Keele scientists seek cure for ‘silent killer’ heart defect
Keele researchers have been awarded a grant to help cure a heart defect that causes thousands of sudden deaths each year.
The experts hope to understand and control arrhythmogenic right ventricular cardiomyopathy (ARVC) – a rare heart muscle disease that affects around 620,000 people in the UK and causes up to five per cent of young adult deaths.
While ARVC cannot be prevented, research leader Dr Vinoj George, Lecturer in Stem Cell Biology and Regenerative Medicine at Keele University, believes it could be controlled in the early stages through genetic engineering to stop it becoming fatal. His pioneering study will receive the funds from local charity the North Staffordshire Medical Institute (NSMI). He explained that ARVC is caused by a genetic mutation affecting the cell protein that ‘glues’ the heart muscles together. This leads to the death of cardiac cells, stopping the heart from pumping properly and causing an irregular heartbeat.
Dr George’s team, based at Keele University’s Institute for Science and Technology in Medicine (ISTM), will create the ARVC mutation in human stem cells in the laboratory, before converting them into cardiac muscle cells. They will then use optogenetic technology – which uses light to change the behaviour of mutated cells – to look for the genetic triggers that make the disease more severe.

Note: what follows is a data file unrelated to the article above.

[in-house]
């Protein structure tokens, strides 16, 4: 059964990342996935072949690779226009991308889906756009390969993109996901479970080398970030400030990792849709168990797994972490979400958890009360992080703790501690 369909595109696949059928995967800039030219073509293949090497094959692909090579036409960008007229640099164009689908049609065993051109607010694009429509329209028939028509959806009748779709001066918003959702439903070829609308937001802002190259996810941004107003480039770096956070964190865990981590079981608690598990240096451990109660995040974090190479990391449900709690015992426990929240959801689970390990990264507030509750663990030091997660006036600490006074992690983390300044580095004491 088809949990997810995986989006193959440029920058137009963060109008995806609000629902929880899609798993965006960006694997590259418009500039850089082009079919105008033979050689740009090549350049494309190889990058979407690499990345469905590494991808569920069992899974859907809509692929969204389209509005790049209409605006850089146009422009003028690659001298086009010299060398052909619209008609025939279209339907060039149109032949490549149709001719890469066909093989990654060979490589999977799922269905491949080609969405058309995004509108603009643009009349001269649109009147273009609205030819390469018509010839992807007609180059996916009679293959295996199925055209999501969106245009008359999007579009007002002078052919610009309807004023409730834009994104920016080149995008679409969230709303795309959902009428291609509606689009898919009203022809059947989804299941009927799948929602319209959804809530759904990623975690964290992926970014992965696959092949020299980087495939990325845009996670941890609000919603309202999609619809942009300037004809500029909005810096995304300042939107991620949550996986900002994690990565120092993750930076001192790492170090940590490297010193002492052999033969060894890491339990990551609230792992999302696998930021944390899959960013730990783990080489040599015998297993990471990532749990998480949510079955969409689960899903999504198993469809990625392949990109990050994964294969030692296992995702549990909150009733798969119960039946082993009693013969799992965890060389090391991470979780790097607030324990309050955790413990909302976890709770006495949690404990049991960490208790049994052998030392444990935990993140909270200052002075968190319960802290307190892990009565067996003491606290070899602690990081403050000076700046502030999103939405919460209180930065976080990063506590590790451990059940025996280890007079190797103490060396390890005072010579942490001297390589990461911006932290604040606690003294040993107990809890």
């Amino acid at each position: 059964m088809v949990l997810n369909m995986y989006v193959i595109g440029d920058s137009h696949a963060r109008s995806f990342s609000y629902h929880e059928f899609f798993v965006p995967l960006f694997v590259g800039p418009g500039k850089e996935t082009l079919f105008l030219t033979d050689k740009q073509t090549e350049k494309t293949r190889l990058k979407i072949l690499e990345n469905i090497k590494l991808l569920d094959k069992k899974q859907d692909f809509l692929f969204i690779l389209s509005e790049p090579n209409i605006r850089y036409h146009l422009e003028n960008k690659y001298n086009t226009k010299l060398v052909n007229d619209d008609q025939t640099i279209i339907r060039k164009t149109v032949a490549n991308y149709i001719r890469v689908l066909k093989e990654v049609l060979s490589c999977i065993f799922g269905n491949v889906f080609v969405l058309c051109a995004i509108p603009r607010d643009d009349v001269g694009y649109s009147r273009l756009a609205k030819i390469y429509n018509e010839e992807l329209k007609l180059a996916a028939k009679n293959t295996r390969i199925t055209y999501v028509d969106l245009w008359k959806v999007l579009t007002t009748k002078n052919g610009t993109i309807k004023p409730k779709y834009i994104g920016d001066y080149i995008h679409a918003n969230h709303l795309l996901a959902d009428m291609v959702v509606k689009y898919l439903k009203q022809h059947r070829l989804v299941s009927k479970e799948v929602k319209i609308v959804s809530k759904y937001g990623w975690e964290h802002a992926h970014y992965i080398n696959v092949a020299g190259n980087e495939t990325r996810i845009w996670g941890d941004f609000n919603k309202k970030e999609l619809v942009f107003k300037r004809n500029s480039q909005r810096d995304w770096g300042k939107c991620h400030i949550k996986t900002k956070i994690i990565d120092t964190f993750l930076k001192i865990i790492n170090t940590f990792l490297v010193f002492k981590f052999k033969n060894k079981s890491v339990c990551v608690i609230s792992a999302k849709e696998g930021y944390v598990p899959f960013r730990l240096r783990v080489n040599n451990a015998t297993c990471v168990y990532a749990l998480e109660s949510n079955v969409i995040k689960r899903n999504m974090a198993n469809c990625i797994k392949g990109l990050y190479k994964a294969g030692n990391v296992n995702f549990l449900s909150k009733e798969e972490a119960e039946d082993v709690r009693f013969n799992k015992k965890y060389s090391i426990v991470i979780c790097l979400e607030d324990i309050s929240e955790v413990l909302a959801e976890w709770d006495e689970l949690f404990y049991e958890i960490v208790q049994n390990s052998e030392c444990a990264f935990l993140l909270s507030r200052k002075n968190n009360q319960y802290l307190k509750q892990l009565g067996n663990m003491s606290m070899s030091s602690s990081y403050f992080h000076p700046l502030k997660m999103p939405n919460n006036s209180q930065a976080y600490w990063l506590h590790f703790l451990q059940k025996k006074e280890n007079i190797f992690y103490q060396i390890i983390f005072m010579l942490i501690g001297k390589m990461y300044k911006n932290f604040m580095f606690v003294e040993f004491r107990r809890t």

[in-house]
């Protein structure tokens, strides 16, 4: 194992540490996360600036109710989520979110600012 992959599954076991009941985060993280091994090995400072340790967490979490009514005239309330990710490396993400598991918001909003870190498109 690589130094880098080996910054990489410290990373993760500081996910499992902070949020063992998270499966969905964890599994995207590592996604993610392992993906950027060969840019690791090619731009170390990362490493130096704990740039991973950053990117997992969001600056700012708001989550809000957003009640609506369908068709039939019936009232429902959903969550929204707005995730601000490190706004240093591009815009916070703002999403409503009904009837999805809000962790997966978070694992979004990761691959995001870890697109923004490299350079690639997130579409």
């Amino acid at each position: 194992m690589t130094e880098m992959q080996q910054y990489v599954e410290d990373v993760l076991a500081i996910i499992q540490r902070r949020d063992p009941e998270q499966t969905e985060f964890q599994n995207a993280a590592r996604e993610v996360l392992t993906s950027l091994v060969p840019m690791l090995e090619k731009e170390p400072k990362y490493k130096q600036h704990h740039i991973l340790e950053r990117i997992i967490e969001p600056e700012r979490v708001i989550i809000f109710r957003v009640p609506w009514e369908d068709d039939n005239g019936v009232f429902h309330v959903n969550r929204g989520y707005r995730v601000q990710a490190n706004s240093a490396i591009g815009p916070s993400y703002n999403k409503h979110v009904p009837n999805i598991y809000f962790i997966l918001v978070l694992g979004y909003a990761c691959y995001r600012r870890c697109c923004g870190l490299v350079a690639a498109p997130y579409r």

Dr George said: “This disease manifests with different severity. In some patients even a little bit of stress can trigger it, often resulting in sudden cardiac death. There are other people who live perfectly well with it and it can be controlled by drugs or devices that can be put in to maintain heart rate. We’re taking stem cells, we’re creating the protein mutation in the cell and then we’re making the cell behave like it would in the heart. Then what we’re doing is trying to use genetics to control how the disease can be reproduced and modified at the cellular level. Once we identify the genes that are responsible, then it will help us to find drugs or strategies to control that mechanism. We hope to translate our work to benefit clinicians at the Royal Stoke Hospital in devising treatment strategies to control ARVC severities, potentially at a younger age.”
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